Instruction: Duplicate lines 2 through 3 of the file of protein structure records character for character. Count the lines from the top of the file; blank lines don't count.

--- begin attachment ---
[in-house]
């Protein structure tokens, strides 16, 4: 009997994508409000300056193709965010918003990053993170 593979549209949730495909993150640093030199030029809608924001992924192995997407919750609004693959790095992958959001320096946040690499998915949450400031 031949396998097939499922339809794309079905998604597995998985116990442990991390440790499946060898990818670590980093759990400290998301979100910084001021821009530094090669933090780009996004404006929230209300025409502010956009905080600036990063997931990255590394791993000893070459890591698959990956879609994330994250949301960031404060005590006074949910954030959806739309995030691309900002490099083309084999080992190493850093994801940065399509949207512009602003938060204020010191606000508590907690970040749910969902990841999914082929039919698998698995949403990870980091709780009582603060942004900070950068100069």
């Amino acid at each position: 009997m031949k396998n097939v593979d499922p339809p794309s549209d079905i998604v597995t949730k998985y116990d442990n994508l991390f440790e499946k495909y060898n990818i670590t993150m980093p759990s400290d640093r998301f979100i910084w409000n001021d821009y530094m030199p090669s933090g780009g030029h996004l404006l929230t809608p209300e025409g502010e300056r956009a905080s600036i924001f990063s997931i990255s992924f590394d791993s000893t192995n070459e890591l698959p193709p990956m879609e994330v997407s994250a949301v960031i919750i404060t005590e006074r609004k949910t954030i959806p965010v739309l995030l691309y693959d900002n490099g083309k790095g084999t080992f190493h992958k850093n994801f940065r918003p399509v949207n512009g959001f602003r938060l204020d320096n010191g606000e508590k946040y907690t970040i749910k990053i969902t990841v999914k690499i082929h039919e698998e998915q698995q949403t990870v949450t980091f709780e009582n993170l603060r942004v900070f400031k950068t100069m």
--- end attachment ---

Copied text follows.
């Protein structure tokens, strides 16, 4: 009997994508409000300056193709965010918003990053993170 593979549209949730495909993150640093030199030029809608924001992924192995997407919750609004693959790095992958959001320096946040690499998915949450400031 031949396998097939499922339809794309079905998604597995998985116990442990991390440790499946060898990818670590980093759990400290998301979100910084001021821009530094090669933090780009996004404006929230209300025409502010956009905080600036990063997931990255590394791993000893070459890591698959990956879609994330994250949301960031404060005590006074949910954030959806739309995030691309900002490099083309084999080992190493850093994801940065399509949207512009602003938060204020010191606000508590907690970040749910969902990841999914082929039919698998698995949403990870980091709780009582603060942004900070950068100069």
């Amino acid at each position: 009997m031949k396998n097939v593979d499922p339809p794309s549209d079905i998604v597995t949730k998985y116990d442990n994508l991390f440790e499946k495909y060898n990818i670590t993150m980093p759990s400290d640093r998301f979100i910084w409000n001021d821009y530094m030199p090669s933090g780009g030029h996004l404006l929230t809608p209300e025409g502010e300056r956009a905080s600036i924001f990063s997931i990255s992924f590394d791993s000893t192995n070459e890591l698959p193709p990956m879609e994330v997407s994250a949301v960031i919750i404060t005590e006074r609004k949910t954030i959806p965010v739309l995030l691309y693959d900002n490099g083309k790095g084999t080992f190493h992958k850093n994801f940065r918003p399509v949207n512009g959001f602003r938060l204020d320096n010191g606000e508590k946040y907690t970040i749910k990053i969902t990841v999914k690499i082929h039919e698998e998915q698995q949403t990870v949450t980091f709780e009582n993170l603060r942004v900070f400031k950068t100069m």